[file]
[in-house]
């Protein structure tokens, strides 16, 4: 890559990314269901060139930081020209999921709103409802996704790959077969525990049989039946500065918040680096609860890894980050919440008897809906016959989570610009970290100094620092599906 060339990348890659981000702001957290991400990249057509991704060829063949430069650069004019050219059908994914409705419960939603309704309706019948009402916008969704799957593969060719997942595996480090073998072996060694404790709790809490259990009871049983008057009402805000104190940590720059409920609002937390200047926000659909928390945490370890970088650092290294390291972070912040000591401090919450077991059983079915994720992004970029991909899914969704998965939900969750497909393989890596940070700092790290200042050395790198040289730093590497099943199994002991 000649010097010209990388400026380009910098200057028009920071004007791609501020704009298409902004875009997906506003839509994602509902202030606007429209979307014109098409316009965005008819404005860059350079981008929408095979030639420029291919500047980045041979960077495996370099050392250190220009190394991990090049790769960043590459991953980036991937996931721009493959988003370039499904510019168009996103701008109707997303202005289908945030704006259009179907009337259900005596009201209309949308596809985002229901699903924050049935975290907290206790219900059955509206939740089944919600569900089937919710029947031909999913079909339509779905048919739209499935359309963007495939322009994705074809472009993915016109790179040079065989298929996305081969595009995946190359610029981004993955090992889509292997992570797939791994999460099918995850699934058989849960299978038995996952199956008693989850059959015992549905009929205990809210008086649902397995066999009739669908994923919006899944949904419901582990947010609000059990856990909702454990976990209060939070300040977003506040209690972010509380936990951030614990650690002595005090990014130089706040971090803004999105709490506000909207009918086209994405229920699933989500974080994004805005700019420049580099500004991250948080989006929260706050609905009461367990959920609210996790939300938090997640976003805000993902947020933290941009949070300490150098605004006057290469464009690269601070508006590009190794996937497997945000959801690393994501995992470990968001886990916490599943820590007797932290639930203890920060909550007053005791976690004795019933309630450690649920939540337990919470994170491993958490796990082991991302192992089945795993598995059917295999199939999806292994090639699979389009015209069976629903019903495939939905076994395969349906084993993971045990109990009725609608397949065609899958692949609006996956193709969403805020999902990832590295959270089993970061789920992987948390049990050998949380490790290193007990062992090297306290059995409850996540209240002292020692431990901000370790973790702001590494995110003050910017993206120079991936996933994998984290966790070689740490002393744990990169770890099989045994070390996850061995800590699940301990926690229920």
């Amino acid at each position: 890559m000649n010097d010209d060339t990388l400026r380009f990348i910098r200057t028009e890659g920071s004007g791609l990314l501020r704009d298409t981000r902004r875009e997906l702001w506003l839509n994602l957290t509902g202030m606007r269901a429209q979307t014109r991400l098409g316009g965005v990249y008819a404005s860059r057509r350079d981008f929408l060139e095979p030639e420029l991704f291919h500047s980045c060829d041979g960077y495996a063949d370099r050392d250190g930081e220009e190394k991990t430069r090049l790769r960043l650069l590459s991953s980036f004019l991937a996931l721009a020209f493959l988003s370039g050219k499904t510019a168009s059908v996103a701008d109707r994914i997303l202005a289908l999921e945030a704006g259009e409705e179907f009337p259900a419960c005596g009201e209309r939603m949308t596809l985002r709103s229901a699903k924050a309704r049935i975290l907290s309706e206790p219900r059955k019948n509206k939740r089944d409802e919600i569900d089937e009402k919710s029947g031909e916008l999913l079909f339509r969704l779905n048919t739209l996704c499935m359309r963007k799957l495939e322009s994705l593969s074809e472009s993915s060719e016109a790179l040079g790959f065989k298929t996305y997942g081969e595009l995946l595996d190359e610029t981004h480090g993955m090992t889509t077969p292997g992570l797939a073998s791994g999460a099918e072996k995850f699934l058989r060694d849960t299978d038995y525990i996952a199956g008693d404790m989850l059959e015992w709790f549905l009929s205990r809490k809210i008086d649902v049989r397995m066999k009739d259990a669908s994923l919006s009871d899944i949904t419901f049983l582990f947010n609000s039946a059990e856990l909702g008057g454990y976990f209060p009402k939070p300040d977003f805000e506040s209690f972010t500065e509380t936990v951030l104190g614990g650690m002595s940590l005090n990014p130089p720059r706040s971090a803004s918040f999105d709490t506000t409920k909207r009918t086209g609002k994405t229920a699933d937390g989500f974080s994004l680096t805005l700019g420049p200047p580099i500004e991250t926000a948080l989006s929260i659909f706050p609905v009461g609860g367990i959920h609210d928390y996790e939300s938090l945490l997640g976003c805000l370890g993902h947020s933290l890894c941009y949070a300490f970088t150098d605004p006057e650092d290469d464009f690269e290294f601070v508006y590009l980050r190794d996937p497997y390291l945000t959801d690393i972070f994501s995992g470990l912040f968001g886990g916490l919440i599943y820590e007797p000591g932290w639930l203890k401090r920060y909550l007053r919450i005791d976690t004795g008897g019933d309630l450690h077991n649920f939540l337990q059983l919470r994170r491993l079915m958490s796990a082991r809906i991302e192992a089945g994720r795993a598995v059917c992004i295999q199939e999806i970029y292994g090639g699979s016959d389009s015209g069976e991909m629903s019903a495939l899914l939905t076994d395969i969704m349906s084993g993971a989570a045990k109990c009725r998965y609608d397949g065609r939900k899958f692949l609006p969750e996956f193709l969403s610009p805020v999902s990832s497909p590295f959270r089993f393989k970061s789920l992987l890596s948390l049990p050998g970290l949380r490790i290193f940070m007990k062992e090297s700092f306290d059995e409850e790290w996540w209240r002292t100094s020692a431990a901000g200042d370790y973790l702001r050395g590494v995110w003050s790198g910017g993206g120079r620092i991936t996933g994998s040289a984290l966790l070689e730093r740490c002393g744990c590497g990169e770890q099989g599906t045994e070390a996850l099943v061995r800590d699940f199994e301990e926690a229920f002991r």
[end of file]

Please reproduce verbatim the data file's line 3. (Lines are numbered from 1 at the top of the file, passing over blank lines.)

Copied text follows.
């Amino acid at each position: 890559m000649n010097d010209d060339t990388l400026r380009f990348i910098r200057t028009e890659g920071s004007g791609l990314l501020r704009d298409t981000r902004r875009e997906l702001w506003l839509n994602l957290t509902g202030m606007r269901a429209q979307t014109r991400l098409g316009g965005v990249y008819a404005s860059r057509r350079d981008f929408l060139e095979p030639e420029l991704f291919h500047s980045c060829d041979g960077y495996a063949d370099r050392d250190g930081e220009e190394k991990t430069r090049l790769r960043l650069l590459s991953s980036f004019l991937a996931l721009a020209f493959l988003s370039g050219k499904t510019a168009s059908v996103a701008d109707r994914i997303l202005a289908l999921e945030a704006g259009e409705e179907f009337p259900a419960c005596g009201e209309r939603m949308t596809l985002r709103s229901a699903k924050a309704r049935i975290l907290s309706e206790p219900r059955k019948n509206k939740r089944d409802e919600i569900d089937e009402k919710s029947g031909e916008l999913l079909f339509r969704l779905n048919t739209l996704c499935m359309r963007k799957l495939e322009s994705l593969s074809e472009s993915s060719e016109a790179l040079g790959f065989k298929t996305y997942g081969e595009l995946l595996d190359e610029t981004h480090g993955m090992t889509t077969p292997g992570l797939a073998s791994g999460a099918e072996k995850f699934l058989r060694d849960t299978d038995y525990i996952a199956g008693d404790m989850l059959e015992w709790f549905l009929s205990r809490k809210i008086d649902v049989r397995m066999k009739d259990a669908s994923l919006s009871d899944i949904t419901f049983l582990f947010n609000s039946a059990e856990l909702g008057g454990y976990f209060p009402k939070p300040d977003f805000e506040s209690f972010t500065e509380t936990v951030l104190g614990g650690m002595s940590l005090n990014p130089p720059r706040s971090a803004s918040f999105d709490t506000t409920k909207r009918t086209g609002k994405t229920a699933d937390g989500f974080s994004l680096t805005l700019g420049p200047p580099i500004e991250t926000a948080l989006s929260i659909f706050p609905v009461g609860g367990i959920h609210d928390y996790e939300s938090l945490l997640g976003c805000l370890g993902h947020s933290l890894c941009y949070a300490f970088t150098d605004p006057e650092d290469d464009f690269e290294f601070v508006y590009l980050r190794d996937p497997y390291l945000t959801d690393i972070f994501s995992g470990l912040f968001g886990g916490l919440i599943y820590e007797p000591g932290w639930l203890k401090r920060y909550l007053r919450i005791d976690t004795g008897g019933d309630l450690h077991n649920f939540l337990q059983l919470r994170r491993l079915m958490s796990a082991r809906i991302e192992a089945g994720r795993a598995v059917c992004i295999q199939e999806i970029y292994g090639g699979s016959d389009s015209g069976e991909m629903s019903a495939l899914l939905t076994d395969i969704m349906s084993g993971a989570a045990k109990c009725r998965y609608d397949g065609r939900k899958f692949l609006p969750e996956f193709l969403s610009p805020v999902s990832s497909p590295f959270r089993f393989k970061s789920l992987l890596s948390l049990p050998g970290l949380r490790i290193f940070m007990k062992e090297s700092f306290d059995e409850e790290w996540w209240r002292t100094s020692a431990a901000g200042d370790y973790l702001r050395g590494v995110w003050s790198g910017g993206g120079r620092i991936t996933g994998s040289a984290l966790l070689e730093r740490c002393g744990c590497g990169e770890q099989g599906t045994e070390a996850l099943v061995r800590d699940f199994e301990e926690a229920f002991r």